On Tuesday, Tile sent a letter to European competition Commissioner Margrethe Vestager, accusing Apple of anticompetitive behavior.
Tile, best known for its Bluetooth tracking devices, argued that Apple is disadvantaging Tile (relative to Apple’s own services) by defaulting the “always allow” function to “off” for third-party tracking products and “on” for its own FindMy app in iOS 13.5. Tile also complained that Apple has stopped selling Tile products in its physical stores and has denied the company “equal placement” in the AppStore.
Apple has issued a direct response. “We strenuously deny the allegations of uncompetitive bag about that Tile is waging against us,” Apple said in a statement given to the Financial Times. “Consistent with the critical path we’ve been on for over a decade, last tear we introduced further privacy protections that safeguard user location data. Tile doesn’t like those decisions so instead of arguing the issue on its merit, they have instead decided to launch meritless attacks.”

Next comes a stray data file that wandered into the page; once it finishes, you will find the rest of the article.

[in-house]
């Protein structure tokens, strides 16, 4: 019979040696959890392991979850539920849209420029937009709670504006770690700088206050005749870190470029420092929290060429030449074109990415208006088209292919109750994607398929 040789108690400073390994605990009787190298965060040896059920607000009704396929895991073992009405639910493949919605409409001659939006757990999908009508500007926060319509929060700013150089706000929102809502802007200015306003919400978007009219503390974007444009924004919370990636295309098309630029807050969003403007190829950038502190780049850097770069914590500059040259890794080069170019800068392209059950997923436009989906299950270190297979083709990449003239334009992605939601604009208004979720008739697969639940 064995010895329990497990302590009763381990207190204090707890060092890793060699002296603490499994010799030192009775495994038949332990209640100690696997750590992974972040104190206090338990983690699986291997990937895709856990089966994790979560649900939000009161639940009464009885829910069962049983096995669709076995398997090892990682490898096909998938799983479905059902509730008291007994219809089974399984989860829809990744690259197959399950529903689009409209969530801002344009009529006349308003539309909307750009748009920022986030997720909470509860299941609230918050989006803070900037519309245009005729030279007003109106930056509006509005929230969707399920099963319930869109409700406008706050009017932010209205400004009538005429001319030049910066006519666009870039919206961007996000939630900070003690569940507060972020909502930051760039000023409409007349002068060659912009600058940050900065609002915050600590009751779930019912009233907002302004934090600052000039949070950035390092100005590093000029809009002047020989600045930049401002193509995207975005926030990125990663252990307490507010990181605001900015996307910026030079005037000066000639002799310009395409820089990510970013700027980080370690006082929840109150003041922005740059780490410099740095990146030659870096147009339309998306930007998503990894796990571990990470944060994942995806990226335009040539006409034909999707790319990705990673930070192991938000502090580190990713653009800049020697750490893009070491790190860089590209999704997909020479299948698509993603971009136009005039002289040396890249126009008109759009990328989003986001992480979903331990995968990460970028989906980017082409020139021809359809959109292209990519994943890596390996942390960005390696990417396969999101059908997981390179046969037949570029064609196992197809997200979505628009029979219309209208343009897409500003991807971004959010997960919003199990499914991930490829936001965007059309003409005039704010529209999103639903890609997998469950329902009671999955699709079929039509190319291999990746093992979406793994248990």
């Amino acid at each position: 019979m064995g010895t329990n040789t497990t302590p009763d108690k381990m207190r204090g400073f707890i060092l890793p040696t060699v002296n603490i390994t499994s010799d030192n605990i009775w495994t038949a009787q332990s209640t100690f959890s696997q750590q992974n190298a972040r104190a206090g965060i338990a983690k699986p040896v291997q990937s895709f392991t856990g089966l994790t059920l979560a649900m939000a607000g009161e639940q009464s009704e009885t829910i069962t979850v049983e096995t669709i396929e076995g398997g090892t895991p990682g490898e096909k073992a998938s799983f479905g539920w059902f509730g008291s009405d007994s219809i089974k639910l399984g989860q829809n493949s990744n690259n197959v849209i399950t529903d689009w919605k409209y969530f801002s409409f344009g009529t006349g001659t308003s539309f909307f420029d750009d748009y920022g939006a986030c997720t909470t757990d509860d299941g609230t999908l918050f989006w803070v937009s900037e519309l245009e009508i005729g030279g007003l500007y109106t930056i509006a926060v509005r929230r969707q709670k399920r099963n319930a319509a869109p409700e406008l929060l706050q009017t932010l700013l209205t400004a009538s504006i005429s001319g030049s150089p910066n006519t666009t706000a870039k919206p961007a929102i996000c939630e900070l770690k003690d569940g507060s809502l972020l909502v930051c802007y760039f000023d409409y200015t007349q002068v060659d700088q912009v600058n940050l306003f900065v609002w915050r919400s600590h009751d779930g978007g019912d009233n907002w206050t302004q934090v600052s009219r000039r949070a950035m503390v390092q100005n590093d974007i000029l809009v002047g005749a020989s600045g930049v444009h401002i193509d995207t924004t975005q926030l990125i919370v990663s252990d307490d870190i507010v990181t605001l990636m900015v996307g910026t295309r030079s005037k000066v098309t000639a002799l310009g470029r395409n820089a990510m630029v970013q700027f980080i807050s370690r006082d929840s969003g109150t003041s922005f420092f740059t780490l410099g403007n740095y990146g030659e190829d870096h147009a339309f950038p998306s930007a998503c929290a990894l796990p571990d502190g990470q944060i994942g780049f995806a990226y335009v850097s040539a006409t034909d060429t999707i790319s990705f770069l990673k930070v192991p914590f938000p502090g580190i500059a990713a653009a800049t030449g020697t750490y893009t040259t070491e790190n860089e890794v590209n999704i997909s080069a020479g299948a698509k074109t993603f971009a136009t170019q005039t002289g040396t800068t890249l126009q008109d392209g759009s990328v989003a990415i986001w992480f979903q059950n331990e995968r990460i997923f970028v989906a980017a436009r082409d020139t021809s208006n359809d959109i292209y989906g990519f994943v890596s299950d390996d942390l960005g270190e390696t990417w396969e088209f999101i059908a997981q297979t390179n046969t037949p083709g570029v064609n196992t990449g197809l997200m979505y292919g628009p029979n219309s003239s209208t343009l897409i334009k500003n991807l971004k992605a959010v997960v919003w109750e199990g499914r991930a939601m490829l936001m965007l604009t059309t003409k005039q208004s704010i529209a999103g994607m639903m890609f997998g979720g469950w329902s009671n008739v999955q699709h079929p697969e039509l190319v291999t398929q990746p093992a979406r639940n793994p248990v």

The European Commission told the Financial Times that it has already received the letter and the investigation are on going.
Tile isn’t the first tech company to beef with Apple over its AppStore practices. Spotify filed a similar antitrust complaint last year accusing the company of stifling third-party streaming apps to advantage Apple Music. Spotify CEO Daniel Elk spoke out against the “Apple tax” (through which Apple takes a size able cut of Spotify subscriptions that are commanded through the AppStore) and claimed that the company has blocked Spotify from developing upgrades for Siri, HonePod and Apple Watch.